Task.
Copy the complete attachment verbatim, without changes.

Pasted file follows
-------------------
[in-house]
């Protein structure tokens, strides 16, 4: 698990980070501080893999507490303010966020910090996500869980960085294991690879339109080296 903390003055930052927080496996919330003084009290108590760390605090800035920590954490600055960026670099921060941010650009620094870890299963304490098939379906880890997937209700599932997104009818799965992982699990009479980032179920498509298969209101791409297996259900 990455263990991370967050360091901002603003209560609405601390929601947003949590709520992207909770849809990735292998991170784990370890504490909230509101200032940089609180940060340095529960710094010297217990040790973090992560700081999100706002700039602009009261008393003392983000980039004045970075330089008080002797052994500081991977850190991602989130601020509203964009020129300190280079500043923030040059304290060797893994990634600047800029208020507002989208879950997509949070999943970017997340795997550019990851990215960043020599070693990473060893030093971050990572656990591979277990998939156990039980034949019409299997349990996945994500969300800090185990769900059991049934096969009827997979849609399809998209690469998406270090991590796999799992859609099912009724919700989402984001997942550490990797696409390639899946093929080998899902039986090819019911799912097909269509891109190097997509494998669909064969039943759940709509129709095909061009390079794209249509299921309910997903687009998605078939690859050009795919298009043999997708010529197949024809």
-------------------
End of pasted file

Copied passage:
[in-house]
């Protein structure tokens, strides 16, 4: 698990980070501080893999507490303010966020910090996500869980960085294991690879339109080296 903390003055930052927080496996919330003084009290108590760390605090800035920590954490600055960026670099921060941010650009620094870890299963304490098939379906880890997937209700599932997104009818799965992982699990009479980032179920498509298969209101791409297996259900 990455263990991370967050360091901002603003209560609405601390929601947003949590709520992207909770849809990735292998991170784990370890504490909230509101200032940089609180940060340095529960710094010297217990040790973090992560700081999100706002700039602009009261008393003392983000980039004045970075330089008080002797052994500081991977850190991602989130601020509203964009020129300190280079500043923030040059304290060797893994990634600047800029208020507002989208879950997509949070999943970017997340795997550019990851990215960043020599070693990473060893030093971050990572656990591979277990998939156990039980034949019409299997349990996945994500969300800090185990769900059991049934096969009827997979849609399809998209690469998406270090991590796999799992859609099912009724919700989402984001997942550490990797696409390639899946093929080998899902039986090819019911799912097909269509891109190097997509494998669909064969039943759940709509129709095909061009390079794209249509299921309910997903687009998605078939690859050009795919298009043999997708010529197949024809």